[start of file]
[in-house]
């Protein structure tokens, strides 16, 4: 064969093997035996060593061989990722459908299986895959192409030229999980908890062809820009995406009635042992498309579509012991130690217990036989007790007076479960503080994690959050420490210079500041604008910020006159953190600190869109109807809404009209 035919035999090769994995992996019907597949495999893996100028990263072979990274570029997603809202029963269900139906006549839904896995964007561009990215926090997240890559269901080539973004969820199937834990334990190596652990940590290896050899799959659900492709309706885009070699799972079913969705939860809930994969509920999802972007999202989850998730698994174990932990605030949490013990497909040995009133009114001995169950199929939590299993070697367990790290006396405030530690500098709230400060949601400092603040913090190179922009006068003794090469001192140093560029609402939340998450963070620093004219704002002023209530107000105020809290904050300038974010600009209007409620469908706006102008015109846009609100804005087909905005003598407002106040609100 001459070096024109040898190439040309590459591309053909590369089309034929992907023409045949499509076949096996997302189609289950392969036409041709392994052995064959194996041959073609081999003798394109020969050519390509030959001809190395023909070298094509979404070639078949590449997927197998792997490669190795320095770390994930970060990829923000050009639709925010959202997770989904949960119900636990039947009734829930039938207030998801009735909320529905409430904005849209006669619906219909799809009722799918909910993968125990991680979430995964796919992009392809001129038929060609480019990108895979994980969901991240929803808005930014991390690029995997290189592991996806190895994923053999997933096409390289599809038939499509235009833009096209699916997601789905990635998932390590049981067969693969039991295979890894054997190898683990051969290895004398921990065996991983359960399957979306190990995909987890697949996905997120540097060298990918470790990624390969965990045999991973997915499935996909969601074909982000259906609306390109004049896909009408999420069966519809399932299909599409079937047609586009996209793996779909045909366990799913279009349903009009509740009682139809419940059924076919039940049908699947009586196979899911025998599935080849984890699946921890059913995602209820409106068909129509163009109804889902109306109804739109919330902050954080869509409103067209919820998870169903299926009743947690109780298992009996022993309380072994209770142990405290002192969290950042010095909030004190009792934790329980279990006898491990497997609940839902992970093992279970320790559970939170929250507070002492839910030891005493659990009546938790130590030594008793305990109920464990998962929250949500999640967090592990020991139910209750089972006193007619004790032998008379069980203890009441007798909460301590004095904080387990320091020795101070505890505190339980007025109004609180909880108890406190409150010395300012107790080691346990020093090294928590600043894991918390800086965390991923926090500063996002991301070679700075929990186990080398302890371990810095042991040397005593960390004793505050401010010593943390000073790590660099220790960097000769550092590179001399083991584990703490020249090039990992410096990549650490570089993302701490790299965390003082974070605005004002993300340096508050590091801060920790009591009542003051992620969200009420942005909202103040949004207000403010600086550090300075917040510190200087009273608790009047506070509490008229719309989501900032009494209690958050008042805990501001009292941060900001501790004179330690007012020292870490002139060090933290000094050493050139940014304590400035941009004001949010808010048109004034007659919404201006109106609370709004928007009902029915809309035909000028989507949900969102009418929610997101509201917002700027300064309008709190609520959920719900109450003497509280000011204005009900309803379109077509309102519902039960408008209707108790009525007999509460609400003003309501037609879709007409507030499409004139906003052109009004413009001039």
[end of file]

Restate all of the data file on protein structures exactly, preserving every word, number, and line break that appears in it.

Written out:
[in-house]
């Protein structure tokens, strides 16, 4: 064969093997035996060593061989990722459908299986895959192409030229999980908890062809820009995406009635042992498309579509012991130690217990036989007790007076479960503080994690959050420490210079500041604008910020006159953190600190869109109807809404009209 035919035999090769994995992996019907597949495999893996100028990263072979990274570029997603809202029963269900139906006549839904896995964007561009990215926090997240890559269901080539973004969820199937834990334990190596652990940590290896050899799959659900492709309706885009070699799972079913969705939860809930994969509920999802972007999202989850998730698994174990932990605030949490013990497909040995009133009114001995169950199929939590299993070697367990790290006396405030530690500098709230400060949601400092603040913090190179922009006068003794090469001192140093560029609402939340998450963070620093004219704002002023209530107000105020809290904050300038974010600009209007409620469908706006102008015109846009609100804005087909905005003598407002106040609100 001459070096024109040898190439040309590459591309053909590369089309034929992907023409045949499509076949096996997302189609289950392969036409041709392994052995064959194996041959073609081999003798394109020969050519390509030959001809190395023909070298094509979404070639078949590449997927197998792997490669190795320095770390994930970060990829923000050009639709925010959202997770989904949960119900636990039947009734829930039938207030998801009735909320529905409430904005849209006669619906219909799809009722799918909910993968125990991680979430995964796919992009392809001129038929060609480019990108895979994980969901991240929803808005930014991390690029995997290189592991996806190895994923053999997933096409390289599809038939499509235009833009096209699916997601789905990635998932390590049981067969693969039991295979890894054997190898683990051969290895004398921990065996991983359960399957979306190990995909987890697949996905997120540097060298990918470790990624390969965990045999991973997915499935996909969601074909982000259906609306390109004049896909009408999420069966519809399932299909599409079937047609586009996209793996779909045909366990799913279009349903009009509740009682139809419940059924076919039940049908699947009586196979899911025998599935080849984890699946921890059913995602209820409106068909129509163009109804889902109306109804739109919330902050954080869509409103067209919820998870169903299926009743947690109780298992009996022993309380072994209770142990405290002192969290950042010095909030004190009792934790329980279990006898491990497997609940839902992970093992279970320790559970939170929250507070002492839910030891005493659990009546938790130590030594008793305990109920464990998962929250949500999640967090592990020991139910209750089972006193007619004790032998008379069980203890009441007798909460301590004095904080387990320091020795101070505890505190339980007025109004609180909880108890406190409150010395300012107790080691346990020093090294928590600043894991918390800086965390991923926090500063996002991301070679700075929990186990080398302890371990810095042991040397005593960390004793505050401010010593943390000073790590660099220790960097000769550092590179001399083991584990703490020249090039990992410096990549650490570089993302701490790299965390003082974070605005004002993300340096508050590091801060920790009591009542003051992620969200009420942005909202103040949004207000403010600086550090300075917040510190200087009273608790009047506070509490008229719309989501900032009494209690958050008042805990501001009292941060900001501790004179330690007012020292870490002139060090933290000094050493050139940014304590400035941009004001949010808010048109004034007659919404201006109106609370709004928007009902029915809309035909000028989507949900969102009418929610997101509201917002700027300064309008709190609520959920719900109450003497509280000011204005009900309803379109077509309102519902039960408008209707108790009525007999509460609400003003309501037609879709007409507030499409004139906003052109009004413009001039």